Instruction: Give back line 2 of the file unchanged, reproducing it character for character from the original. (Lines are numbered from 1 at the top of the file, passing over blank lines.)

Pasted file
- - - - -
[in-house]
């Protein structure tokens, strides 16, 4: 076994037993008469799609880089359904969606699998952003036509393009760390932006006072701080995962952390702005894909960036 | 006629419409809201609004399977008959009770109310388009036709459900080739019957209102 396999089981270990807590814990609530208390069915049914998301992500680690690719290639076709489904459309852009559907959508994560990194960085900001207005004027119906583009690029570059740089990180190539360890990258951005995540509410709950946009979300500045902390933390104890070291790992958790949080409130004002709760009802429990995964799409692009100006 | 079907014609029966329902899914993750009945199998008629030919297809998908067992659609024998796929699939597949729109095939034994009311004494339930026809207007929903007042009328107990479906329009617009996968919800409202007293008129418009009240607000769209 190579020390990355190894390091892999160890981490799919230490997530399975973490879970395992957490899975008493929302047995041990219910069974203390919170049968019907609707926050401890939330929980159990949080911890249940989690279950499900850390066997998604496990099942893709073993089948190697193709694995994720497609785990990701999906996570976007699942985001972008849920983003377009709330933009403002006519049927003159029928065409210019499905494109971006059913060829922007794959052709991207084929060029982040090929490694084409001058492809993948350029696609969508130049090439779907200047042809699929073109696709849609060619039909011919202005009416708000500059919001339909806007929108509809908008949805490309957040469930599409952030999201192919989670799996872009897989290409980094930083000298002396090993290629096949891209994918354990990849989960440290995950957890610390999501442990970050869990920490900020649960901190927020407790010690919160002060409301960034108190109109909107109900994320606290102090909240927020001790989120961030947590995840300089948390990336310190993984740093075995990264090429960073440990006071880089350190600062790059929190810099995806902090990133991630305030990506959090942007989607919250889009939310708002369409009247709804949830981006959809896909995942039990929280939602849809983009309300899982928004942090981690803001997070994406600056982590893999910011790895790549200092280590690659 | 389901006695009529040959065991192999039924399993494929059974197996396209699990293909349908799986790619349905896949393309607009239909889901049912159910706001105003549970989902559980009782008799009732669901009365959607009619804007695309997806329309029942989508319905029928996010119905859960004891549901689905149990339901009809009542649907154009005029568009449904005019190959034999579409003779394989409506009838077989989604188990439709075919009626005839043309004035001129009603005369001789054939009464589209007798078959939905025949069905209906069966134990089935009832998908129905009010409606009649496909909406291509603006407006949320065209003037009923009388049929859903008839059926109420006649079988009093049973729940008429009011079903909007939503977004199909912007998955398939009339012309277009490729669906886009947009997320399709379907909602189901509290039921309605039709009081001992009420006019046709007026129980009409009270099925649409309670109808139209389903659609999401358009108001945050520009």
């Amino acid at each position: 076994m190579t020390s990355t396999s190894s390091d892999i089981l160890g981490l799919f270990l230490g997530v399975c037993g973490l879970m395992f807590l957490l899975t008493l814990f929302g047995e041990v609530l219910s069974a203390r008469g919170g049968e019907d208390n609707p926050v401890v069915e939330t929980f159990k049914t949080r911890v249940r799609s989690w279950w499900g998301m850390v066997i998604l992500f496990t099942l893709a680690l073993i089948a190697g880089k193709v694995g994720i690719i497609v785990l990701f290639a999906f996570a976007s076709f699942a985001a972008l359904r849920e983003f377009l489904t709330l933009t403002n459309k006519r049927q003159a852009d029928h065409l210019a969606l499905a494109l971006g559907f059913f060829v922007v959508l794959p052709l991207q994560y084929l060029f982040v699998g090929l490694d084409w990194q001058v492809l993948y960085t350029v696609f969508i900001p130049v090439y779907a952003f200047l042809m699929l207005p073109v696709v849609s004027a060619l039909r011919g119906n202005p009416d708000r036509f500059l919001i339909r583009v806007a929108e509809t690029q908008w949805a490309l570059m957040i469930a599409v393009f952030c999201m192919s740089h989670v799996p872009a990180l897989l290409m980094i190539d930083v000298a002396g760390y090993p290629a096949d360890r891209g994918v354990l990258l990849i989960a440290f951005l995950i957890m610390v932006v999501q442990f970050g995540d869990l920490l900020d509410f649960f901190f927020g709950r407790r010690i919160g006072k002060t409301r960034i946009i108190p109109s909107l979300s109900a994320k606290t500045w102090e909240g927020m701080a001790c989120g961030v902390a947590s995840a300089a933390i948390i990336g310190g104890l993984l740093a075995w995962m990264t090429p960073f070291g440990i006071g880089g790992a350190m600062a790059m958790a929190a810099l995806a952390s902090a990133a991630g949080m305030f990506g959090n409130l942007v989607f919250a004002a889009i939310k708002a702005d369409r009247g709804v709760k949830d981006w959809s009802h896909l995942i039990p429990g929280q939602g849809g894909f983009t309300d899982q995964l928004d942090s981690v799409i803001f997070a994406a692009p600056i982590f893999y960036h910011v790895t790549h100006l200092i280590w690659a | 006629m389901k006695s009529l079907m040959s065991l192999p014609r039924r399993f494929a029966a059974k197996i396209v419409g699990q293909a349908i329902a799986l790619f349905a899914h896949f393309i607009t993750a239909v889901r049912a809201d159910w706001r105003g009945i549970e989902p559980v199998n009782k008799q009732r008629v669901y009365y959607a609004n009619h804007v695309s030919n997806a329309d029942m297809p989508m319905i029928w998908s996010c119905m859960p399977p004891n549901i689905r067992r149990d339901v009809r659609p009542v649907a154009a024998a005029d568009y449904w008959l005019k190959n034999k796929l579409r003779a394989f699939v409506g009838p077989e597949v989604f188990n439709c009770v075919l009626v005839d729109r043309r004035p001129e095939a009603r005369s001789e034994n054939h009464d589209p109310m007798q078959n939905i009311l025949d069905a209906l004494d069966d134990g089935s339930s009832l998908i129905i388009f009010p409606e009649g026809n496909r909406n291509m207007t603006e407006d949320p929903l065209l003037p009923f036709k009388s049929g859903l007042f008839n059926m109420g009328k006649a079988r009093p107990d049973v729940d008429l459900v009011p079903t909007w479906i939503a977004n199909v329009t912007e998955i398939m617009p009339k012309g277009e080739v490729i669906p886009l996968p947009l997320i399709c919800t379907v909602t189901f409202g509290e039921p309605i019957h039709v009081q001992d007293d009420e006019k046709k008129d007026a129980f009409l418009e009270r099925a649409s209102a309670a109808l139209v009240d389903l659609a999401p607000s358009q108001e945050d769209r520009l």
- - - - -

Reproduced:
């Protein structure tokens, strides 16, 4: 076994037993008469799609880089359904969606699998952003036509393009760390932006006072701080995962952390702005894909960036 | 006629419409809201609004399977008959009770109310388009036709459900080739019957209102 396999089981270990807590814990609530208390069915049914998301992500680690690719290639076709489904459309852009559907959508994560990194960085900001207005004027119906583009690029570059740089990180190539360890990258951005995540509410709950946009979300500045902390933390104890070291790992958790949080409130004002709760009802429990995964799409692009100006 | 079907014609029966329902899914993750009945199998008629030919297809998908067992659609024998796929699939597949729109095939034994009311004494339930026809207007929903007042009328107990479906329009617009996968919800409202007293008129418009009240607000769209 190579020390990355190894390091892999160890981490799919230490997530399975973490879970395992957490899975008493929302047995041990219910069974203390919170049968019907609707926050401890939330929980159990949080911890249940989690279950499900850390066997998604496990099942893709073993089948190697193709694995994720497609785990990701999906996570976007699942985001972008849920983003377009709330933009403002006519049927003159029928065409210019499905494109971006059913060829922007794959052709991207084929060029982040090929490694084409001058492809993948350029696609969508130049090439779907200047042809699929073109696709849609060619039909011919202005009416708000500059919001339909806007929108509809908008949805490309957040469930599409952030999201192919989670799996872009897989290409980094930083000298002396090993290629096949891209994918354990990849989960440290995950957890610390999501442990970050869990920490900020649960901190927020407790010690919160002060409301960034108190109109909107109900994320606290102090909240927020001790989120961030947590995840300089948390990336310190993984740093075995990264090429960073440990006071880089350190600062790059929190810099995806902090990133991630305030990506959090942007989607919250889009939310708002369409009247709804949830981006959809896909995942039990929280939602849809983009309300899982928004942090981690803001997070994406600056982590893999910011790895790549200092280590690659 | 389901006695009529040959065991192999039924399993494929059974197996396209699990293909349908799986790619349905896949393309607009239909889901049912159910706001105003549970989902559980009782008799009732669901009365959607009619804007695309997806329309029942989508319905029928996010119905859960004891549901689905149990339901009809009542649907154009005029568009449904005019190959034999579409003779394989409506009838077989989604188990439709075919009626005839043309004035001129009603005369001789054939009464589209007798078959939905025949069905209906069966134990089935009832998908129905009010409606009649496909909406291509603006407006949320065209003037009923009388049929859903008839059926109420006649079988009093049973729940008429009011079903909007939503977004199909912007998955398939009339012309277009490729669906886009947009997320399709379907909602189901509290039921309605039709009081001992009420006019046709007026129980009409009270099925649409309670109808139209389903659609999401358009108001945050520009």